In 2011, Consumer Reports reported that Americans were spending about $5 billion per year on multivitamins. This means that roughly one third of the country’s population regularly takes multivitamins (which also generally contain minerals), making them the most commonly taken supplement in the U.S.A.
That level of popularity isn’t necessarily proof of a supplement’s safety or effectiveness, however — after all, at one point,many people were purposely ingesting tapeworm eggs. So, should you take a multivitamin? Although multivitamins are usually thought of as harmless, are there any potential side effects?
The Idea Behind Multivitamins
Your body needs a wide variety of nutrients to maintain the complex array of functions that keep you active and healthy. Generally speaking, these nutrients can be separated into two groups: macronutrients and micronutrients. Macronutrients are fats, proteins and carbohydrates. For the most part, they make up the fuel mixture for your body.
Micronutrients are a broad category, encompassing vitamins and minerals, among other things. These substances are vital to just about everything your body does, including maintaining bone health, nerve function, heart health, muscle contractions and hormone production.
A healthy, balanced diet will give most people all of the vitamins and minerals they need. However, eating a healthy and balanced diet is an increasingly difficult accomplishment, which means you may require supplementation to fill the gaps in your diet. It is important to note that true deficiencies in these vitamins and minerals are very rare in the United States. Certain diseases and conditions can create these deficiencies, though, with symptoms varying from nutrient to nutrient.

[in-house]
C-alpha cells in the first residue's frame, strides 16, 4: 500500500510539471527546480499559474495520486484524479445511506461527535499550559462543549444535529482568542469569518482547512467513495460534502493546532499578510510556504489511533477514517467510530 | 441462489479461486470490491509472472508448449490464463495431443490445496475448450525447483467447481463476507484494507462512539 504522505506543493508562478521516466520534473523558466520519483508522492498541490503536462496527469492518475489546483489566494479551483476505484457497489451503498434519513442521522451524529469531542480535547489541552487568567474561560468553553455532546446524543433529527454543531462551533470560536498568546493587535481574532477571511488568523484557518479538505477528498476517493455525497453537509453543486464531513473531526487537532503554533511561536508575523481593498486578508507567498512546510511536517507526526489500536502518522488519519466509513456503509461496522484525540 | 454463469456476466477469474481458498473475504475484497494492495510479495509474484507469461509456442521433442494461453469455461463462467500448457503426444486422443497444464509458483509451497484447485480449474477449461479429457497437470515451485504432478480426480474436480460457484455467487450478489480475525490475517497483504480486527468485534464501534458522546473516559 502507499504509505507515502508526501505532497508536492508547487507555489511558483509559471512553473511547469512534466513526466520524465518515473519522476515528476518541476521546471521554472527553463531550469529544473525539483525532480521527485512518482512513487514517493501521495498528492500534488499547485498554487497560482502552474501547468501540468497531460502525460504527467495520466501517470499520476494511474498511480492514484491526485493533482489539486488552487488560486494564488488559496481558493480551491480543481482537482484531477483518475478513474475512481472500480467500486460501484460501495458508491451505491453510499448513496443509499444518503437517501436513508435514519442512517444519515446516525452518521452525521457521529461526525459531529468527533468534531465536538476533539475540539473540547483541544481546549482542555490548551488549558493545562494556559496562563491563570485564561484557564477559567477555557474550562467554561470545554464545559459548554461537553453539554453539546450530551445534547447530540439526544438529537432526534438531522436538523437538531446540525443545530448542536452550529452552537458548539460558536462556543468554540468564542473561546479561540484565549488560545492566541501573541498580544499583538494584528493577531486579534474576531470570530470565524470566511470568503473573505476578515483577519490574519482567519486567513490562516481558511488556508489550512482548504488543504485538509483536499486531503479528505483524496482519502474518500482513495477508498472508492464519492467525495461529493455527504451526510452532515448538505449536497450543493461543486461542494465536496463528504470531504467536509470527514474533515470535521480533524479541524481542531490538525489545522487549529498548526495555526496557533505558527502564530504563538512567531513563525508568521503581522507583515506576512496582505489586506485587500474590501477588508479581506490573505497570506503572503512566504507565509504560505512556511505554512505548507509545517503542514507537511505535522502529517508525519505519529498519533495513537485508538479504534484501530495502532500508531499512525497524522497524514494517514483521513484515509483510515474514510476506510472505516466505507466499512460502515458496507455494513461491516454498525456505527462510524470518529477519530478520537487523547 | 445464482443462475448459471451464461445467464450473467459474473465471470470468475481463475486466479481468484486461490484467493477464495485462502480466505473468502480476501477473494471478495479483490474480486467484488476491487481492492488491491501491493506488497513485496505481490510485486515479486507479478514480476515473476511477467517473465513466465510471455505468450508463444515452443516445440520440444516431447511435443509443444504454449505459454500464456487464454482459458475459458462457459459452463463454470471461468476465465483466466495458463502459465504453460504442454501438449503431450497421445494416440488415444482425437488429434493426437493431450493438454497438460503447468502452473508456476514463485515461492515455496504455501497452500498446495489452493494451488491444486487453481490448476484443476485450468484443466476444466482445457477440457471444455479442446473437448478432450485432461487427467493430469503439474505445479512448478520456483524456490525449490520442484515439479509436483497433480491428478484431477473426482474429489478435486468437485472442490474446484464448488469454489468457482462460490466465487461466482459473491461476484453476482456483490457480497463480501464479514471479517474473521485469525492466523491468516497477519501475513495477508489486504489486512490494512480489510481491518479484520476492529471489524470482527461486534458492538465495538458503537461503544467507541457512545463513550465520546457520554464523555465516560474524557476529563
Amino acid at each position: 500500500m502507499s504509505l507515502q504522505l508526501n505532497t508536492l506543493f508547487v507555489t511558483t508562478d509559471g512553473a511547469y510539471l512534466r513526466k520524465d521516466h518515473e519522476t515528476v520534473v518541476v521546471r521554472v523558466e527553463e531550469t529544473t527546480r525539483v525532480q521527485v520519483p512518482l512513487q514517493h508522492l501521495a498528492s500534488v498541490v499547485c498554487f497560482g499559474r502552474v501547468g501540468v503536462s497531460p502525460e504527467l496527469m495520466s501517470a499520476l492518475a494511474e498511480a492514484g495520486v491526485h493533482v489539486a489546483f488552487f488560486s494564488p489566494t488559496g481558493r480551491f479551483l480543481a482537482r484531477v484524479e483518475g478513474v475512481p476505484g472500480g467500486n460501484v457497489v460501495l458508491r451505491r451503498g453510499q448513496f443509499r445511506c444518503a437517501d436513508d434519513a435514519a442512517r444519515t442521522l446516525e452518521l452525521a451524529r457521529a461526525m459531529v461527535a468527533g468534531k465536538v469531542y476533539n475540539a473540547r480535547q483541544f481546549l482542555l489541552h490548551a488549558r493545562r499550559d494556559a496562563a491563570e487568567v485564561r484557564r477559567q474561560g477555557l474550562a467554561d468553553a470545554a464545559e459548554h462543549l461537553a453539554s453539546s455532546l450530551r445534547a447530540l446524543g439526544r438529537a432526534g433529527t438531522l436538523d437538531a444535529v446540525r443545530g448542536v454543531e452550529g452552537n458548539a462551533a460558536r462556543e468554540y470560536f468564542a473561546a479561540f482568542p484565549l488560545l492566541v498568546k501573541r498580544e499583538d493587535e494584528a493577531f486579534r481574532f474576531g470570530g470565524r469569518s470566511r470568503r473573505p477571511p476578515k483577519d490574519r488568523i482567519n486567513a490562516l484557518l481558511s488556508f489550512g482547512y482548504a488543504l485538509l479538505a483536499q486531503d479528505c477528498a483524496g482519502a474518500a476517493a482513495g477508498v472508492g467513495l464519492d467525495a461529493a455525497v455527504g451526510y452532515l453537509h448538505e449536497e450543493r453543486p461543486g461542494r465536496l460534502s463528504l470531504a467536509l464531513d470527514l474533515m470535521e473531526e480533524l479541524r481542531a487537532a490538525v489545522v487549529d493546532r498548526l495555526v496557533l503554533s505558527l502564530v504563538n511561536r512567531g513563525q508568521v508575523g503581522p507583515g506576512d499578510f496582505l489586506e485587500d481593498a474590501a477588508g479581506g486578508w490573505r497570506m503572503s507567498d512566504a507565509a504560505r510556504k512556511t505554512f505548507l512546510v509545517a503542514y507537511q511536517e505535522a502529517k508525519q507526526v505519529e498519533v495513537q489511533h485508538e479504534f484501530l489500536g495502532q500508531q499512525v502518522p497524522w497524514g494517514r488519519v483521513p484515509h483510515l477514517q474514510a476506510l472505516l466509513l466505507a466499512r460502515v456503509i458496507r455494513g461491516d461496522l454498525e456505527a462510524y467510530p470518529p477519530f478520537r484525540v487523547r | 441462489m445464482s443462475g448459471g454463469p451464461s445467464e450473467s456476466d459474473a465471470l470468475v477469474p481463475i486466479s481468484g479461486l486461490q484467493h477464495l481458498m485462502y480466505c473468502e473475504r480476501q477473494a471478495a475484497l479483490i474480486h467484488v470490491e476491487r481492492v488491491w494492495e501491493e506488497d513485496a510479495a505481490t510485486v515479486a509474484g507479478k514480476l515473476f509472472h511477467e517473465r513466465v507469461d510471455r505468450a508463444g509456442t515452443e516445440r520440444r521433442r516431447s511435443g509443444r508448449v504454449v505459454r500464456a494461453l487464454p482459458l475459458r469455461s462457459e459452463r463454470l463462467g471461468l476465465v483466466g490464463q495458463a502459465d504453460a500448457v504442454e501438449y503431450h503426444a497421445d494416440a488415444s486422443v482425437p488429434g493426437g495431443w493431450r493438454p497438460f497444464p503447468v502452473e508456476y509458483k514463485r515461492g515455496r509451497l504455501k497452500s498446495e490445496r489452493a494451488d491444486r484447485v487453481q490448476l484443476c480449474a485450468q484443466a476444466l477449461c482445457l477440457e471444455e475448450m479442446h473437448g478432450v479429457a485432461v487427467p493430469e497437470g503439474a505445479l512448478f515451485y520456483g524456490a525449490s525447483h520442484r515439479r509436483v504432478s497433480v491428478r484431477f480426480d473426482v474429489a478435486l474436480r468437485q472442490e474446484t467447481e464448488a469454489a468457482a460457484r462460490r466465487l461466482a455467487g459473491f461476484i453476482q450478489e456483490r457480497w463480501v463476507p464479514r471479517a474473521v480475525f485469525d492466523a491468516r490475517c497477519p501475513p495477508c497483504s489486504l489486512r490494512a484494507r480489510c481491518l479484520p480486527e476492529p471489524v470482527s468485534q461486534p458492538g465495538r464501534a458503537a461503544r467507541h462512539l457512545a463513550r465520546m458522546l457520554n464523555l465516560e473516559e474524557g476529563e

Some sources contend that athletes and people who live an active lifestyle will have an increased need for these micronutrients. There isn’t enough research yet to definitively state the vitamin and mineral needs of athletes, but it is apparent that vigorous activity causes your body to burn through these nutrients faster than it would otherwise.
Do They Work?
Whether or not you feel a multivitamin works will likely depend largely on your expectations. Unless you have a condition that increases your need for certain nutrients, you won’t see immediate or drastic changes in your physical or mental well-being; multivitamins are more about maintenance than dramatic change.
The role that these micronutrients play can be compared to the various fluids in your car. Oil, brake fluid, power steering fluid, transmission fluid and coolant all need to be kept at proper levels for your car to run smoothly. If one of these gets low, you’ll probably notice a change in your car’s gas mileage, maybe accompanied by a new smell or noise. If you top off these fluid levels, you most likely won’t notice any major changes — but the benefits are still there, and your car will probably last longer.
In the same way, it seems that multivitamins encourage healthy aging. One Australian study found that taking multivitamins for eight weeks improved memory and slowed cognitive decline in men aged 50 to 69. Another study in The American Journal of Clinical Nutrition showed that women using multivitamins increased the length of their telomeres, which are nucleotide sequences that protect chromosomes from deterioration — essentially increasing the lifespan of cells and potentially slowing the aging process.
Potential Side Effects
It is possible to overdose on some of the nutrients found in multivitamins, such as iron, so they should always be taken in the recommended doses and according to directions. As with all supplements, multivitamins should only be taken after discussion with your doctor, especially if you have a condition and are taking medication. Allergies to multivitamins are also possible.
There are also some concerns that multivitamins may increase the risk of breast cancer in women, but this is highly contested, and many studies contradict each other.
Have you taken multivitamins? Did you feel they worked for you? Please share your experience in the comments.